Perhaps I should begin by addressing the fact that all children are imaginative to some degree. Imagination, as well as pretend and creative play are a vital part of a child’s growth and development. We all remember pretending to be pirates or princesses when we were kids. We remember imagining the floor was lava and jumping from pillow to couch. These games and creative play allowed us to express ourselves, problem solve, and think outside of the box. And now we are parents, watching our own offspring discover the endless possibilities of their imaginations.
So, what is it like to be the parent of an extremely imaginative child? A kid that spends every waking moment fantasizing, storytelling and creating scenarios, plots and characters? Well, take my little Ladybug for example. From the time she began talking she was very inquisitive and eager to learn. At around 2 years old, she was curious about everything and began enjoying books more and more. She also began to gain more interest in TV programs (mostly educational such as Sesame Street, Daniel Tiger and Super Why) and enjoyed the characters and songs. Her imagination began to blossom more and more to the point that mom and dad were now involved in Ladybug’s world of pretend. It is cute, clever and funny at times, but sometimes difficult to navigate in reality.
Pros to a big imagination:
- Creativity can be found everywhere. If we don’t have a toy she wants or needs while playing, we can easily substitute with any other object and she can pretend away.
- Keeps the kids busy. I am a work from home mom with just one 4 year old. She always wants my attention and for me to play with her. Often, I set up a scenario and let her get crafty and engage in pretend play while I slowly move onto work that I need done.
- Learning to problem solve. When creating a prop or scene, Ladybug will often ask for help opening, closing, setting up or stacking something. I typically give verbal tips and instruct her to give it a try herself first and only step in if she becomes frustrated. These moments are perfect practice for skill building as well as problem solving.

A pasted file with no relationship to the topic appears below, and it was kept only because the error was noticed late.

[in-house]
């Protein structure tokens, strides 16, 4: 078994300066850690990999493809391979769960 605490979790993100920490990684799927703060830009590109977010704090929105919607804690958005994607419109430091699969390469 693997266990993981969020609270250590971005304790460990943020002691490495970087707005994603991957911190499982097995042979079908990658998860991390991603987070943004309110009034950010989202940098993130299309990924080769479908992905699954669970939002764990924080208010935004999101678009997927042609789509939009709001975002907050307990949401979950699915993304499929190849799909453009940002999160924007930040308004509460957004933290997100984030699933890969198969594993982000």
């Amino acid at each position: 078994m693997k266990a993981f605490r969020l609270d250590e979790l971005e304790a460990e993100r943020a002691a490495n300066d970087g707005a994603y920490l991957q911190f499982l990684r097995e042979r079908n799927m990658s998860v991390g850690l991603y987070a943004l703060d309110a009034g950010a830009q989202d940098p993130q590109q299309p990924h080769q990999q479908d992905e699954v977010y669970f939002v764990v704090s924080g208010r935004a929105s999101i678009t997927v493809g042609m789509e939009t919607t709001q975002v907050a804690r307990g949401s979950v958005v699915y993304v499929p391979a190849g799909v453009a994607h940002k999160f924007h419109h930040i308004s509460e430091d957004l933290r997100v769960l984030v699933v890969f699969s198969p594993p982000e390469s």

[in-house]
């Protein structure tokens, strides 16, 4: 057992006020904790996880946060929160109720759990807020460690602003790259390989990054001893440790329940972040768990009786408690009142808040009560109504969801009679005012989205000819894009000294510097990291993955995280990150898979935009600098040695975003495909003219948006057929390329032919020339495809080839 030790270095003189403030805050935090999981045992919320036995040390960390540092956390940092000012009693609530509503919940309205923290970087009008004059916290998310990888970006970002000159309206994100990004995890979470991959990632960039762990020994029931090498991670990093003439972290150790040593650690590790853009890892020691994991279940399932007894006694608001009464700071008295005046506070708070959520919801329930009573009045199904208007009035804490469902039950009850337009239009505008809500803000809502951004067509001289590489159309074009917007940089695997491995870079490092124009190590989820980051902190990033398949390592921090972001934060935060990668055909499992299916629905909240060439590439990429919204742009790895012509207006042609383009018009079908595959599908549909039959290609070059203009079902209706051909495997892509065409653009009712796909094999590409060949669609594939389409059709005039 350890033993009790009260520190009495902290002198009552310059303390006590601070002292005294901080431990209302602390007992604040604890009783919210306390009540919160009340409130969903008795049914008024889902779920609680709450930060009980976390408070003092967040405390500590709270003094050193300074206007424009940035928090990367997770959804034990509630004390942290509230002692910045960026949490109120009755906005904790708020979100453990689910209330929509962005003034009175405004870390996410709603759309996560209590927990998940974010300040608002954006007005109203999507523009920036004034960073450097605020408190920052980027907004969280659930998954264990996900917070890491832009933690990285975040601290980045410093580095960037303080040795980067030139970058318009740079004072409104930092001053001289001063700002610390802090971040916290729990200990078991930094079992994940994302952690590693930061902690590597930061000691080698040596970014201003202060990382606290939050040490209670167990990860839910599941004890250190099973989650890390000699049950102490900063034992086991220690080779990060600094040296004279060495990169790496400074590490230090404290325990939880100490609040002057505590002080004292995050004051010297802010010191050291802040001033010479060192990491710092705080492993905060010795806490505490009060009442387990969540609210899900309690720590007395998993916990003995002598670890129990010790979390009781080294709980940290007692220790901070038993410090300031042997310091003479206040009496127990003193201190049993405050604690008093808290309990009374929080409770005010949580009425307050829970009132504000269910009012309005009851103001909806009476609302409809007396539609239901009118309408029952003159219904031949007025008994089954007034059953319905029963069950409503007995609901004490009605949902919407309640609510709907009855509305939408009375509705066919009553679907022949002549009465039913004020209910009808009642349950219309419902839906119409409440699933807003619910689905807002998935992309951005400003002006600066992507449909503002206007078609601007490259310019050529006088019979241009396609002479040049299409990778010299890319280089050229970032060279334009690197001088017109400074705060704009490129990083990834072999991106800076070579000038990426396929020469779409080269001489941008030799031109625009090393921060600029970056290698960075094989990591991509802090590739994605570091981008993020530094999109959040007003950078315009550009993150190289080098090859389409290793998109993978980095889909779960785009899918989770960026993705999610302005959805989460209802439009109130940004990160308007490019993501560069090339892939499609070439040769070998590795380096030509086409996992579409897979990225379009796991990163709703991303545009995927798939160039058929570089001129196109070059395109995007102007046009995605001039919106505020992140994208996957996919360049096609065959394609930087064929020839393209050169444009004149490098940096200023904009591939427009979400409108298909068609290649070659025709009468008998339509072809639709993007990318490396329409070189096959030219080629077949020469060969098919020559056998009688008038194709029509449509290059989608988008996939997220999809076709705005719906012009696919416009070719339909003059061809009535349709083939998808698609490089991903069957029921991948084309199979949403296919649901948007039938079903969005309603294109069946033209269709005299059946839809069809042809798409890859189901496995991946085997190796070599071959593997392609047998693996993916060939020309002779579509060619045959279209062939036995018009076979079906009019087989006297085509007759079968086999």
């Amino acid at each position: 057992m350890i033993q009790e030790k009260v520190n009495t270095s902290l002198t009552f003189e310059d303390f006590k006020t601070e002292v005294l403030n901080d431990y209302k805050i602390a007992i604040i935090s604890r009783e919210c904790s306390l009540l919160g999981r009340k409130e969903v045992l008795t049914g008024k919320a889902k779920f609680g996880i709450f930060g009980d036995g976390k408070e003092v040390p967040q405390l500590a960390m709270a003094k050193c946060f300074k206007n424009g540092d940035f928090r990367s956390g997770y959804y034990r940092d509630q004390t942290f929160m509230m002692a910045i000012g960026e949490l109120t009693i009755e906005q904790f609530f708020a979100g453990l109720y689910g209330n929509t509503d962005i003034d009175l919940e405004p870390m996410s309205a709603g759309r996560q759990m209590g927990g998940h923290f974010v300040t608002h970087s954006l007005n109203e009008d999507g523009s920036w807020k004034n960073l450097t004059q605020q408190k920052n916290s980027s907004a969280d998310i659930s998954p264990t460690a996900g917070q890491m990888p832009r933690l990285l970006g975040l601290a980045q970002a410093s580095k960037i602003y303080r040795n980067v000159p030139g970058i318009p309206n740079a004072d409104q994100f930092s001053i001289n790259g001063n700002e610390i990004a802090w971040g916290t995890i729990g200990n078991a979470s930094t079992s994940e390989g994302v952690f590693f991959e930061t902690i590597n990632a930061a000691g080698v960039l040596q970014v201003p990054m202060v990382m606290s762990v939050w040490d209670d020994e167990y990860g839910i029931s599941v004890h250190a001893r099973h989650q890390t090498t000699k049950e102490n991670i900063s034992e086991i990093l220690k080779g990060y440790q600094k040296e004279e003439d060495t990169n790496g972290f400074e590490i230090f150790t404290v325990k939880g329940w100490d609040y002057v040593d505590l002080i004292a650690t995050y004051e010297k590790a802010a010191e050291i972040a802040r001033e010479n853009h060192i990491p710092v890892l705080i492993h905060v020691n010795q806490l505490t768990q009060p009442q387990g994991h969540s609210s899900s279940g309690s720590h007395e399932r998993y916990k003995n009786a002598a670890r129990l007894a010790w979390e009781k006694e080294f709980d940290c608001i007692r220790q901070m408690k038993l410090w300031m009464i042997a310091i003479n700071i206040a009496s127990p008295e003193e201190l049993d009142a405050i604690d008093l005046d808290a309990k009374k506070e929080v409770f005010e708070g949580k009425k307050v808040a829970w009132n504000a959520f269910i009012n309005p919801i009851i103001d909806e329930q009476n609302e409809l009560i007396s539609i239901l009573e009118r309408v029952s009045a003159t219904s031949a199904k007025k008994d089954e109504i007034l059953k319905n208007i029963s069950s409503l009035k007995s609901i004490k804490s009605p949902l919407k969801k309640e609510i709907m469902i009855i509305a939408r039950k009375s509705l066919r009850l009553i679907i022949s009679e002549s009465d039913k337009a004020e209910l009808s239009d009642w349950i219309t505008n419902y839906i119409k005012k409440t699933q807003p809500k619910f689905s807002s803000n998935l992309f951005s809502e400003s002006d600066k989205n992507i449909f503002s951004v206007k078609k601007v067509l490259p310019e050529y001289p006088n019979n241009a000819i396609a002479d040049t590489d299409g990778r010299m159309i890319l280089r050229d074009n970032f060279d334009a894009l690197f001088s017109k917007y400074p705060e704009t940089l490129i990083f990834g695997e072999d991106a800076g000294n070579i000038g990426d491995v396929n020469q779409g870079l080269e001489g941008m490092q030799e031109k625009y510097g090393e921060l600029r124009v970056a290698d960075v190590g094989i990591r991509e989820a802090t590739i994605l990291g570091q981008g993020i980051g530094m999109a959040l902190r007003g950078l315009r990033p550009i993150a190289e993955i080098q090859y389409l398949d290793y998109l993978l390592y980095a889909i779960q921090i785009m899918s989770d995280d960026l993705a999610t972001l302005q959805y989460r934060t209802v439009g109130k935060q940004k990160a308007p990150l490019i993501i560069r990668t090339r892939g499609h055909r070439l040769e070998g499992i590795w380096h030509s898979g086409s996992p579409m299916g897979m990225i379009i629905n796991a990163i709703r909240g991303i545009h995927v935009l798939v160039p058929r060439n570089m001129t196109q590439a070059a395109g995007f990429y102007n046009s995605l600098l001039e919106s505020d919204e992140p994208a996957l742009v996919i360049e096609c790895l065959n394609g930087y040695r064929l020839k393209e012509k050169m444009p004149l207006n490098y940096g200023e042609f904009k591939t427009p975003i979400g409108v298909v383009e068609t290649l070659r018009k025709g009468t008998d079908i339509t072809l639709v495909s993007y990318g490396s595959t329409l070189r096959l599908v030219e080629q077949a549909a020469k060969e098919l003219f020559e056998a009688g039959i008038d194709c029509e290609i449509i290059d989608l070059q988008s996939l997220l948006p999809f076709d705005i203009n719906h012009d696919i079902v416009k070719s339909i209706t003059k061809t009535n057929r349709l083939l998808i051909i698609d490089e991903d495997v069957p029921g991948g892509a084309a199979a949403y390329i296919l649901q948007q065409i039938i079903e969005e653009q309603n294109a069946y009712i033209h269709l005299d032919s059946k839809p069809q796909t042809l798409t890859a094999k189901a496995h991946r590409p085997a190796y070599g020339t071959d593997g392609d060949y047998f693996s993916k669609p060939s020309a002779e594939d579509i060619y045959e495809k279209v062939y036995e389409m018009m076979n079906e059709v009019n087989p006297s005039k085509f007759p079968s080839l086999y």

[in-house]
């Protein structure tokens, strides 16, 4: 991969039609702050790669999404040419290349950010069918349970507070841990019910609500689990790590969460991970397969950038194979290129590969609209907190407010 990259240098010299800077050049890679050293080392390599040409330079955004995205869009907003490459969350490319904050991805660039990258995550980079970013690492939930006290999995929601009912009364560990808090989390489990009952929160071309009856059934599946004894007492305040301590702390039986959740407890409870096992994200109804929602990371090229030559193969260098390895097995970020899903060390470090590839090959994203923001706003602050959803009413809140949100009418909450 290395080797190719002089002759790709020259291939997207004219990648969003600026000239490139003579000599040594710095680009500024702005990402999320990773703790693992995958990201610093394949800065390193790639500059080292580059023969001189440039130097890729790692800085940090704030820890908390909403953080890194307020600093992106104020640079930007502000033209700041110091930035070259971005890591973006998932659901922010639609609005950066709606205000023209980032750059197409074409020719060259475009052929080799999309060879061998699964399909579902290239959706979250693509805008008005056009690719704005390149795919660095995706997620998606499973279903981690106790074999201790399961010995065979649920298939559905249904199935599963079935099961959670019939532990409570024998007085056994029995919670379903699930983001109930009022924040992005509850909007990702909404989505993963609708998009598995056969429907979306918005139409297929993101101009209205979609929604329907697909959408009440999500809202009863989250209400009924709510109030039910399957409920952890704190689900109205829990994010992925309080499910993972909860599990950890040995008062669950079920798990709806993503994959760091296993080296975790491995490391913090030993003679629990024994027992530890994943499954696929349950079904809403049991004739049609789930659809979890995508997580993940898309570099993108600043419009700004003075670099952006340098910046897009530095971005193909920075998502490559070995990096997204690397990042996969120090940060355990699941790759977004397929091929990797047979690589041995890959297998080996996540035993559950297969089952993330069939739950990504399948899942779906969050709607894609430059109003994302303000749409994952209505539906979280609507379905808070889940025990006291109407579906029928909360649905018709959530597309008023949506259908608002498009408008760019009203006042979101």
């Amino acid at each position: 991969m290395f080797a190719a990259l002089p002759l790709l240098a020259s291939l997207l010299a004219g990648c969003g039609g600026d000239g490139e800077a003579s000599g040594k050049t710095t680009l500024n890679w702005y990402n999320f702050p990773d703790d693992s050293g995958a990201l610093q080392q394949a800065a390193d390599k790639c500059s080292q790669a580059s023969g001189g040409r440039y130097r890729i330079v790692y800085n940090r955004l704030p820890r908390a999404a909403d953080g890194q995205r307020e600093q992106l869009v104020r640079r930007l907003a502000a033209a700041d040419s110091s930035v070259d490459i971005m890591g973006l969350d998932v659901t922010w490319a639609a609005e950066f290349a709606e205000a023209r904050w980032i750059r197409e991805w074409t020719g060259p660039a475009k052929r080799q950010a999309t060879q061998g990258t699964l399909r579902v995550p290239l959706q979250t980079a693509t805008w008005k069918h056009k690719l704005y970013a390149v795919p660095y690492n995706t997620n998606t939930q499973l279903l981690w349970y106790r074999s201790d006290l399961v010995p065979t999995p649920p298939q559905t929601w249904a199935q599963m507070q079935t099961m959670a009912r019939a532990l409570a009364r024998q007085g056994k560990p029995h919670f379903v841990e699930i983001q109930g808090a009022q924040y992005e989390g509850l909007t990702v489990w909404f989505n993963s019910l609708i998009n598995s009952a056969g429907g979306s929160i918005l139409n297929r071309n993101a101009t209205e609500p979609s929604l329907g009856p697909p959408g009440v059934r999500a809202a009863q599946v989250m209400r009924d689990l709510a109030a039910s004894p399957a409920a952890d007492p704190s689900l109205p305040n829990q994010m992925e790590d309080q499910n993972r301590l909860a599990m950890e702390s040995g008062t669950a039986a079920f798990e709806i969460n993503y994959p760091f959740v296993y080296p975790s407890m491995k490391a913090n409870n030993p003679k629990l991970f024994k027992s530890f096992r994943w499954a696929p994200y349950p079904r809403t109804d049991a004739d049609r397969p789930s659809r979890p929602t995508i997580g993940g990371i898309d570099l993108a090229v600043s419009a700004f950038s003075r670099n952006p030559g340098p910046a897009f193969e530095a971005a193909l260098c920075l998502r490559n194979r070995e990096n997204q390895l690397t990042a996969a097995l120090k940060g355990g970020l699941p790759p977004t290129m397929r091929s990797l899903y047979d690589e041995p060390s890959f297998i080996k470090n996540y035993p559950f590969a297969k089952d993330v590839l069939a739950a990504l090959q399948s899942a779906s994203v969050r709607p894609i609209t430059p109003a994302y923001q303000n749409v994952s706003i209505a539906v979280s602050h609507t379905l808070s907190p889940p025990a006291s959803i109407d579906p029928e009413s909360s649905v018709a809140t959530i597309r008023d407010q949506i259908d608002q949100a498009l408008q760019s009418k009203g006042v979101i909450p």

- Pure joy and magic. There is something so amazing about watching a child play. The pureness, the innocence, the wonder. Perhaps it prompts fond memories of our very own childhood. Seeing your child play with or without others in a world of make-believe is a cherished moment for us parents. Wouldn’t you agree?
Cons to a big imagination:
- It can be hard to tell where pretend ends and reality begins. I hear screams from her room and when I race over in a panic I find that it was just her pretending her doll needed to be rescued from the mountain (dresser top).
- Breaking her out of her world. I ask a question more than once with no response. She is not purposely ignoring me, but so wrapped up in her imagination that she literally has me and anyone else for that matter tuned out. This gets to be problematic when I am trying to keep her safe. Telling her to watch out for someone or something and having her completely oblivious to her surroundings is dangerous and scary.
- I can’t just be ME. Every morning when we wake the first thing she asks me is “who are you going to be today?”. Yes folks, my child requests that I am either Darth Vadar or a cat on a daily basis, sun up to sun down. I will accept this daunting task nearly 95% of the time as a means to keep Ladybug happy and it is an all day affair. I can’t even tell you how exhausting and confusing it is to be Darth Vadar and mom at the same time. Perhaps this is how Clark Kent felt.
- Public outings. The meowing at the grocery store or wanting to dress up as a superhero/princess/fairy and then wear said attire in public…yeah, it’s sometimes embarrassing. Listen, I’m all for kids being kids and not caring what people think, but I also enjoy shopping without my kid freaking people out as she pretends to hiss or claw at them. But how do ask a child to stop pretending? I just try and tone her down a notch.
Okay, so the “cons” aren’t necessarily that bad or anything, just more like small hassles. In the end, am I happy to have such and imaginative child? Totally! She gets her abundant creativity from her mommy after all, and I wouldn’t change her for the world.
DISCLAIMER: This post is merely an observation from my own personal experience with my daughter. I in no way, shape or form think there is such thing as a child being too imaginative.